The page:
High-temperature thermoluminescence of chlorophyll as a method to study lipid peroxidation in planktonic algae
Vavilin, Dmitrii V.; Matorin, Dmitrii N.; Rubin, Andrei B.
published: Apr 9, 2002
ArtNo. ESP141015304010, Price: 29.00 €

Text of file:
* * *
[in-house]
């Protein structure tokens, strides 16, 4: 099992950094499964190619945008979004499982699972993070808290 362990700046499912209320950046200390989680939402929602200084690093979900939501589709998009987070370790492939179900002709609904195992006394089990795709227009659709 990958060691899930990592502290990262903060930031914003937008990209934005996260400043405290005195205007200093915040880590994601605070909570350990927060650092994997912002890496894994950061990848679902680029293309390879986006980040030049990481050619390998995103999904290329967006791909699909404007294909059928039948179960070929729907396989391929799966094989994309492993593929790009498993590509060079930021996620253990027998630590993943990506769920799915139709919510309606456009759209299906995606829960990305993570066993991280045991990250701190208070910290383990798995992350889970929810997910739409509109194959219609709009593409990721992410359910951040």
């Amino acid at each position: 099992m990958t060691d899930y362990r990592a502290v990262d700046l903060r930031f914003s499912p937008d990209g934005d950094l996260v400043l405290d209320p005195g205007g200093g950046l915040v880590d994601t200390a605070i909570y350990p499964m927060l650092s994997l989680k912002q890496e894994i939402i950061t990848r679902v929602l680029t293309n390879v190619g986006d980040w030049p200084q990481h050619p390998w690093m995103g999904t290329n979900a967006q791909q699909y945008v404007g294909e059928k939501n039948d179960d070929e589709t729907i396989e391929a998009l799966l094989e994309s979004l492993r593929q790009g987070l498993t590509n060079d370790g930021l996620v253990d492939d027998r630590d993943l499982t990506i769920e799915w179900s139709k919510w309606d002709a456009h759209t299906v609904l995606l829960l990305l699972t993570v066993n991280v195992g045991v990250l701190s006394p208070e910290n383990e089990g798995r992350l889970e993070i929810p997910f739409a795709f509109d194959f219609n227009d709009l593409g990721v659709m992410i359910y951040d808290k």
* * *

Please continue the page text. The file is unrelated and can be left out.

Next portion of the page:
Chlorophyll-containing cells of algae, photosynthetic bacteria, and plants often exhibit strong red luminescence when heated to temperatures above 70 °C. This high-temperature thermoluminescence (HTL) originates mostly from thermally induced degradation of lipid cycloperoxides present in thylakoid membranes. The degrading cycloperoxides can transiently form carbonyl species in excited triplet state, whereas chlorophyll molecules readily accept energy from the triplet carbonyls and emit it as luminescence. The HTL emission was measured in phytoplankton collected from different waters and in laboratory cultures of algae and cyanobacteria. The intensity of HTL generally increased at mid-day in the phytoplankton sampled in oligotrophic waters (Lake Baikal, Kandalakshskaya Bay of the White Sea) but showed little changes throughout the day in waters with high concentration of mineral nutrients (Lake Geneva, Marseille Gulf of the Mediterranean Sea, Kotorska Gulf of the Adriatic Sea). When the culture of Chlorella pyrenoidosa was grown under the nitrogen- or phosphorus-limited conditions at moderate light intensity, an increase in the HTL was observed. However, the HTL emission remained low when C. pyrenoidosa or other species of algae were grown in nutrient-rich media even if the algae were exposed to a strong light. Consequently, nutrient availability may be of importance for cell resistance to the light-induced peroxidation of membrane lipids. The HTL is an easy and convenient method to access lipid peroxidation in natural phytoplankton assemblages.